First home buyers can sometimes get a shock when they add up all the costs and discover that buying a house can be so expensive. And we’re not just talking about the price of the property, either. We’re talking about all the other costs of home buying, like stamp duty, conveyancing fees, and more.
Generally, you’ll need to pay for these yourself – often from the money you’ve saved up for a deposit. If you don’t factor in these costs, your deposit may end up being smaller than you think.
So what exactly are the costs? Here are the most common ones you may encounter.
Stamp duty – also known as transfer of land duty – is a tax you may have to pay when you buy property. Each state and territory in Australia has its own rules for calculating stamp duty – and some are more complex than others.
For Australian residents, stamp duty could be up to 7% of the purchase price. The exact amount depends on a number of factors, including the location of the property and whether you're eligible for any concessions or exemptions.
Stamp duty could cost you hundreds of dollars – or it could cost tens of thousands. There are too many variables to pin a figure on it here. As a First Home Buyer, you may be eligible for stamp duty concessions – but rules vary depending on the state or territory.
Learn more about stamp duty rules where you live:
Conveyancing or legal fees
When you buy a house, you may want to engage a conveyancer or solicitor to look after the preparation and completion of all the documents – like the mortgage and transfer of ownership and settlement. Things can get complex – and these specialists can help settlement happen smoothly.
Learn more about conveyancing
Conveyancing fee rebate up to $1,000 for first home buyers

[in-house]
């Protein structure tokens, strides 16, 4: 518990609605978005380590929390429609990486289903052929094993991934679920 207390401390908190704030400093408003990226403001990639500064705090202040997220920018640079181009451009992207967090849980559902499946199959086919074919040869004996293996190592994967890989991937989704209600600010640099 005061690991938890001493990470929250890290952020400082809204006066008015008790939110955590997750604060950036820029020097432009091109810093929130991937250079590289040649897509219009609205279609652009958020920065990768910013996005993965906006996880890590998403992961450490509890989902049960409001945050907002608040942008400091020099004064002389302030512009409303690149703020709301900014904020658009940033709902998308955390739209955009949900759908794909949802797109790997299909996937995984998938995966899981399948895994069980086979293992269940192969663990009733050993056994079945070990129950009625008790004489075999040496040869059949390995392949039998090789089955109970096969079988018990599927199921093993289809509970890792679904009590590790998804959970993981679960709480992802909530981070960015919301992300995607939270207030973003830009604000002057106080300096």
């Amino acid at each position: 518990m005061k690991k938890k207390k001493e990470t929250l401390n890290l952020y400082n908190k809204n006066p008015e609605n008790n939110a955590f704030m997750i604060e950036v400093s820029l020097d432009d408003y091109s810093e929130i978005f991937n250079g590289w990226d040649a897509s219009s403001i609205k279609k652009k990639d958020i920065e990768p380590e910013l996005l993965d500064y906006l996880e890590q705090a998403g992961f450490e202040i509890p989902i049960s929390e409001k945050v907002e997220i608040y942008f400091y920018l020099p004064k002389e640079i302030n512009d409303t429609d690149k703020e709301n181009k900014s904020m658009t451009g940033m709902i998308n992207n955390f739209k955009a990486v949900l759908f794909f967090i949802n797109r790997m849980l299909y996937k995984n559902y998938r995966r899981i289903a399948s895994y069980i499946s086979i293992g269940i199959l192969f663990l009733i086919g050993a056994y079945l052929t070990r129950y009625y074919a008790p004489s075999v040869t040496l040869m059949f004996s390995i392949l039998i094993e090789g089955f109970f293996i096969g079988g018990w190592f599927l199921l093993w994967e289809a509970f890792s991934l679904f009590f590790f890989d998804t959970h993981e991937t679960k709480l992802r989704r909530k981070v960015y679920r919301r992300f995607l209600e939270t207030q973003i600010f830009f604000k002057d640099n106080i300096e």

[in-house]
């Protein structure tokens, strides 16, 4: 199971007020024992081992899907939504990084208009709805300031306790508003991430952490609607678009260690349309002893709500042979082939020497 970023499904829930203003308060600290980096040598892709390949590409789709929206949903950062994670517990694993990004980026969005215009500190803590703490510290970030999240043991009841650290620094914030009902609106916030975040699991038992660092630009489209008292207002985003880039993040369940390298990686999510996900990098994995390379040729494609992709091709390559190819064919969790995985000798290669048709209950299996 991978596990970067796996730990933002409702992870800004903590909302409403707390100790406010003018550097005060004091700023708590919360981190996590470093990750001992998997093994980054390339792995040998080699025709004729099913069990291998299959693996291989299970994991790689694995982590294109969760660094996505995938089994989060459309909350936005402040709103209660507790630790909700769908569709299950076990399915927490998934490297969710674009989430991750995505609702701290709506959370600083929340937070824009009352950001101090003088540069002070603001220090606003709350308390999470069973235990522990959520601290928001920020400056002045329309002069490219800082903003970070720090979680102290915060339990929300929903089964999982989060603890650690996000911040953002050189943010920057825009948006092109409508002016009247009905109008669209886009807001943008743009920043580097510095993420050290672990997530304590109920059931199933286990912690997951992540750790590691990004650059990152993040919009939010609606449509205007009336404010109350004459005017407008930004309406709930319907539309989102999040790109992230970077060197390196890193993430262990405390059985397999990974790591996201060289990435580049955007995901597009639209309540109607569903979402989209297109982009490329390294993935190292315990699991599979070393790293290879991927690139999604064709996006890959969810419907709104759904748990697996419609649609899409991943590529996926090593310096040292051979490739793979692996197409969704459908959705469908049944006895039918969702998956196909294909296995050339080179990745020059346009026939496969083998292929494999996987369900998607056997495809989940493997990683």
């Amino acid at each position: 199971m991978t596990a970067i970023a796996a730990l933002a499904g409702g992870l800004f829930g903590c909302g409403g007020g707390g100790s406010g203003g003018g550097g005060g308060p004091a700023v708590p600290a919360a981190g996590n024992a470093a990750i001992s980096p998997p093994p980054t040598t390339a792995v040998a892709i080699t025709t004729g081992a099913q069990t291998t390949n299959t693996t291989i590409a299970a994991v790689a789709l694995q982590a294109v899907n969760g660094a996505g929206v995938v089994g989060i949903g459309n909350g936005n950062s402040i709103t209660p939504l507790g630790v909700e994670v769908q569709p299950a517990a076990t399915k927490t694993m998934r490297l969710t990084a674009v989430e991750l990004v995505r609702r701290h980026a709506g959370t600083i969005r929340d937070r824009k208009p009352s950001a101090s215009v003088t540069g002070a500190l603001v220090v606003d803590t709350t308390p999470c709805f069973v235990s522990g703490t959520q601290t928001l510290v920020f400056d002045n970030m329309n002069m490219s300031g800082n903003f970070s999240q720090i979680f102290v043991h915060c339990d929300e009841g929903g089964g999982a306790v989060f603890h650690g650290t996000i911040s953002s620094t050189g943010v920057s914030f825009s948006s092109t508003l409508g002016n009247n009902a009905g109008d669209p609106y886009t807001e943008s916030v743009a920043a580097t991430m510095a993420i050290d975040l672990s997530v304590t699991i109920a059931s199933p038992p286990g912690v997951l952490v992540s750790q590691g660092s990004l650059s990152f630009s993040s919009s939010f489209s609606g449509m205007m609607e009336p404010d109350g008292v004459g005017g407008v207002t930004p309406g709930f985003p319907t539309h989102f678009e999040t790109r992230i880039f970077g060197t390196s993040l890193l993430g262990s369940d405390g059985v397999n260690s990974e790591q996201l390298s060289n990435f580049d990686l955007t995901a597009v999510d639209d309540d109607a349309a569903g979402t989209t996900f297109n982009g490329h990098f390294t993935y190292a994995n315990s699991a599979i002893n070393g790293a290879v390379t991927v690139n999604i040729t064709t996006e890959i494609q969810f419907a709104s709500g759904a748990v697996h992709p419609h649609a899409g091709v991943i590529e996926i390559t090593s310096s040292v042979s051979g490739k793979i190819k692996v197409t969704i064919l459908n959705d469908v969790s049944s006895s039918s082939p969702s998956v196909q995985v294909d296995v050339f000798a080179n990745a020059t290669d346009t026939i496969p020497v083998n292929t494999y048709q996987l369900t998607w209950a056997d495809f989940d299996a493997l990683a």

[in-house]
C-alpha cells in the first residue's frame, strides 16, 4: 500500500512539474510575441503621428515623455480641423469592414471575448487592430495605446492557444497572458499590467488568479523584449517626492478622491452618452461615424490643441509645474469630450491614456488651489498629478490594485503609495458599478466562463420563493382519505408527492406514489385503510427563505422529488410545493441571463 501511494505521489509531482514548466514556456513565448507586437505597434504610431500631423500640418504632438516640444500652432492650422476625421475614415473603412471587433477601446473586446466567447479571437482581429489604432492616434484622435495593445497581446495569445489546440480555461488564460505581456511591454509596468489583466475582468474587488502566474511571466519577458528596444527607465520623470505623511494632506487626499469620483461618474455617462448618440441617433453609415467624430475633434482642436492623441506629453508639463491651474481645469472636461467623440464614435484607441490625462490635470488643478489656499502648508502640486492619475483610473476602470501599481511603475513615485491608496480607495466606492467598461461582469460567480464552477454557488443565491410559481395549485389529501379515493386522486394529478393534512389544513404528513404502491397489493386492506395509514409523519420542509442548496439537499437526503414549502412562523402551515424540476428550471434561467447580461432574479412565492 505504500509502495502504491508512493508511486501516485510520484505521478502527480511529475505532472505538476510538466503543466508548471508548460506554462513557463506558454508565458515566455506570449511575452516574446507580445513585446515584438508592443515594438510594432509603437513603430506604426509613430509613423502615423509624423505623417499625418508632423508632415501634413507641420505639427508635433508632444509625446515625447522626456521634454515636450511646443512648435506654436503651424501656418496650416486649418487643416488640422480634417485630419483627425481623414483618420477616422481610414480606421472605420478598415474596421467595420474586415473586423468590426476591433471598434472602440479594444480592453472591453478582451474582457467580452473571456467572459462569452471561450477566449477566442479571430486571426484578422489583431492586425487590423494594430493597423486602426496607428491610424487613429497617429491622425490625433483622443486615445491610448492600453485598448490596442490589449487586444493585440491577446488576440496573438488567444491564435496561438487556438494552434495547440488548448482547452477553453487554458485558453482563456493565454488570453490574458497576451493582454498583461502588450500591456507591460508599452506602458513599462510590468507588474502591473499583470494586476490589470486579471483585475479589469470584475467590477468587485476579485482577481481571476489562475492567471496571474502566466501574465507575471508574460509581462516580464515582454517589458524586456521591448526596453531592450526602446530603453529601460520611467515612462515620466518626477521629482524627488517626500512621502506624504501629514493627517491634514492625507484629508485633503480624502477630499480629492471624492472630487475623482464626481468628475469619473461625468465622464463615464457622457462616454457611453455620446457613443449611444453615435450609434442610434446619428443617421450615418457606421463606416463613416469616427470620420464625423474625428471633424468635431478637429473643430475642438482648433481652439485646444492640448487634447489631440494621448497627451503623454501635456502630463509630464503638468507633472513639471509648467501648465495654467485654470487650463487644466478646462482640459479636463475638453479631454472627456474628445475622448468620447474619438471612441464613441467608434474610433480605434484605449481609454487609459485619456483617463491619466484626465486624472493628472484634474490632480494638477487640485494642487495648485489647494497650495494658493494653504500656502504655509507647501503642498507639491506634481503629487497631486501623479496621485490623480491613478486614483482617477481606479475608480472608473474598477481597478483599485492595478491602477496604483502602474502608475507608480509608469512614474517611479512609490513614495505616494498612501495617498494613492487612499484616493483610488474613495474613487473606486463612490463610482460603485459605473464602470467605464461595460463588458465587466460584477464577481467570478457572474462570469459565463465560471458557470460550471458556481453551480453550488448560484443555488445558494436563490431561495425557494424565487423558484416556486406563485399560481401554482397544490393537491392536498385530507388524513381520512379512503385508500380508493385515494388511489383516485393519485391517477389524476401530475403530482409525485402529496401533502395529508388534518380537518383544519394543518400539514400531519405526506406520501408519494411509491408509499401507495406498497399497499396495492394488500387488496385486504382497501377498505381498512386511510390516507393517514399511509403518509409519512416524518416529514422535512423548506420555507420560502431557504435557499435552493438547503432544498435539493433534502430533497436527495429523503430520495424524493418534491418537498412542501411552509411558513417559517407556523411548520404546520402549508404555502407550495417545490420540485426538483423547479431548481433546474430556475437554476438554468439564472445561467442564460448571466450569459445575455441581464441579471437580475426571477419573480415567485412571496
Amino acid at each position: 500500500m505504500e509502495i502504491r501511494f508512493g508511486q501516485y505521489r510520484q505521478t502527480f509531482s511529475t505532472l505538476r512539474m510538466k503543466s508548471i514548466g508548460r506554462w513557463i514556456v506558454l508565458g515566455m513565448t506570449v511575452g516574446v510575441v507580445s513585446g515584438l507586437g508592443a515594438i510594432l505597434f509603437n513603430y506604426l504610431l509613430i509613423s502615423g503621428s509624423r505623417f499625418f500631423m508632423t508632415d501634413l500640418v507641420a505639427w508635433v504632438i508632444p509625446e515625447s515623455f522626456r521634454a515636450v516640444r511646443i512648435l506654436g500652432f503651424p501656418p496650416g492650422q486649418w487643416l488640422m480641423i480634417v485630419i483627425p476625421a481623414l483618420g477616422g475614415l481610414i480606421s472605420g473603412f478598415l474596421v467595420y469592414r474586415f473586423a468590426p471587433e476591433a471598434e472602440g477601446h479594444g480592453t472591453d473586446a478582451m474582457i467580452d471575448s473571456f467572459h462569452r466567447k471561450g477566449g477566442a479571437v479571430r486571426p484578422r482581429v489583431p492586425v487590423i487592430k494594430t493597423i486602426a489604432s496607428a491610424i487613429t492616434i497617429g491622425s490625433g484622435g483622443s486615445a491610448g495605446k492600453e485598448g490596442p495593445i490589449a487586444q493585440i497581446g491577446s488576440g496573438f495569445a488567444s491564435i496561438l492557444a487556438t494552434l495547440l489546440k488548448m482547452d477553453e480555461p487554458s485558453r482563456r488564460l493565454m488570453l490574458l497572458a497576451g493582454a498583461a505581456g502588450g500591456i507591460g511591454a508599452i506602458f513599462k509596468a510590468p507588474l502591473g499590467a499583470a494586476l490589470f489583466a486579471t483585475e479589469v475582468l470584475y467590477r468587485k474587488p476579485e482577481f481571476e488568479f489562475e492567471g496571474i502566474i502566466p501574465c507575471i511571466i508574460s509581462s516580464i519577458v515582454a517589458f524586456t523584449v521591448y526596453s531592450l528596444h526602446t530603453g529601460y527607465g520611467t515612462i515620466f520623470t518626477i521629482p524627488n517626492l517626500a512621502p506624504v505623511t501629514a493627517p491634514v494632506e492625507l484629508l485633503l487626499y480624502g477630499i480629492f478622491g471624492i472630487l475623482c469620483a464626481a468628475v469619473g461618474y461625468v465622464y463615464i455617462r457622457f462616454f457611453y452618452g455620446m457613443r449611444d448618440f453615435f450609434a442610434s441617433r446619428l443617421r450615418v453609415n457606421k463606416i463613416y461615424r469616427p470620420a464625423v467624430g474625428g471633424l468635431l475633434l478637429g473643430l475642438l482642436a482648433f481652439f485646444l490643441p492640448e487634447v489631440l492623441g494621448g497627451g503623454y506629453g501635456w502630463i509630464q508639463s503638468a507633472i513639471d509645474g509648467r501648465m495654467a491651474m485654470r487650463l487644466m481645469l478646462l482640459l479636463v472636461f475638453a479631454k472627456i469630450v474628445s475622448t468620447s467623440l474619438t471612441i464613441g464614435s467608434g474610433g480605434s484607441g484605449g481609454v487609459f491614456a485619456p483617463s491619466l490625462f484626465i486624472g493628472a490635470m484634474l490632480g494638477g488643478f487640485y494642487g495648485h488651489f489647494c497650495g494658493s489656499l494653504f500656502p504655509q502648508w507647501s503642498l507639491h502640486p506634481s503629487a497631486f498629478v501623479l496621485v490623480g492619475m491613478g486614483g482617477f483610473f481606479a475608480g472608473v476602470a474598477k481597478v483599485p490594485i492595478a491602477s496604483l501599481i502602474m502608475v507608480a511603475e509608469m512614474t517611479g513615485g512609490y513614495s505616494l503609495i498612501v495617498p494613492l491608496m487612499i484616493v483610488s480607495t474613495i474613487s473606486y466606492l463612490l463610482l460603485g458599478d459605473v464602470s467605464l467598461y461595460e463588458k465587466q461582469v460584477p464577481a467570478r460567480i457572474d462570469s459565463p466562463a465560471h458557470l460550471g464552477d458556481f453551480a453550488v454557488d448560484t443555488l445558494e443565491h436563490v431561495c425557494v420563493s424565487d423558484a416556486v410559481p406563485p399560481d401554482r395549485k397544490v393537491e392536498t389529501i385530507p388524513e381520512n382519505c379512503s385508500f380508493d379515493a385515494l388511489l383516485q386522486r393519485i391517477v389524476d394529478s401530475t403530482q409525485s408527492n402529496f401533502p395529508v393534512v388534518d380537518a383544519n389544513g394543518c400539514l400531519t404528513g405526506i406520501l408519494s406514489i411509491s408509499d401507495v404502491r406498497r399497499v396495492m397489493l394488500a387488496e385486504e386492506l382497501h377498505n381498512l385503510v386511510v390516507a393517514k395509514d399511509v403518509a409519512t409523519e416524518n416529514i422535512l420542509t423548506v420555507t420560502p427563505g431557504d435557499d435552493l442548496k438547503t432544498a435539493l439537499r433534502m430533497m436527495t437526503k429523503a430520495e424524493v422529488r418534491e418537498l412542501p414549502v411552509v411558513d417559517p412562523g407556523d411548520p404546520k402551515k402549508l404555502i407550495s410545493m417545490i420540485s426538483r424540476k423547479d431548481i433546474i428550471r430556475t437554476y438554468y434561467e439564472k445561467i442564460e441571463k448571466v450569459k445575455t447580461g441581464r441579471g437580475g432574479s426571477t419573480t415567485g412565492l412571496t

State or Territory government first home buyer concession recipients only with home loans over $250,000.
Apply by 30 September 2020 and draw down by 31 December 2020. Eligibility criteria and T&Cs apply.disclaimer
Home and contents insurance
It could be a good idea to make sure that your new home is insured from the moment of settlement happens (or ideally before this). What if an electrical fire destroys the house on the day you’re meant to move in, leaving you with nothing but a home loan debt?
Insurance is meant to cover you in the event of loss or damage to your home. It could be well worth the cost – if for no other reason than peace of mind. In fact, some lenders may require you to have home insurance before settlement happens.
Insurance costs can vary depending on the location, type of property, type of policy cover, and more. You could expect to pay anything from hundreds of dollars to over $1,000 for an annual policy.
It’s one thing to go to a home open and notice a few cracks in the wall. It’s another thing entirely to get a professional to crawl around under the house and identify the causes of those cracks.
A building inspection could give you peace of mind that the property of your dreams is structurally sound. A pest inspection could also be valuable.
Prices can vary from business to business. You may be able to get a building and pest inspection done for under $1,000, but don’t expect too much in change.
Learn more about building and pest inspections
Loan application fee
Some lenders ask you to pay an upfront fee when you apply for a home loan. However, you may be able to get this fee waived.
Don’t forget to factor in the cost of moving into your new home! If you need to enlist the help of removalists, this could add hundreds of dollars to your costs – or perhaps even thousands in some cases.
Lenders mortgage insurance
Generally, unless you have saved up a deposit of at least 20% of the lender-assessed value of the property, you may need to pay for Lenders Mortgage Insurance (LMI).
The amount of LMI you may have to pay can depend on your LVR and the amount of money you borrow. Different lenders and insurers have different rates for calculating LMI. When you are talking to lenders about home loans, you could ask them for an estimate.
As a very rough guide, LMI could cost over $10,000 on a home loan of $500,000 for which you have saved a $50,000 deposit.
Learn more about Lenders Mortgage Insurance
To sum up
- There are a number of fees and costs you’ll need to factor in when planning to buy a home.
- Common costs associated with buying a house include:
- stamp duty (land transfer duty)
- building and pest inspections
- home and contents insurance
- loan application fees
- moving costs.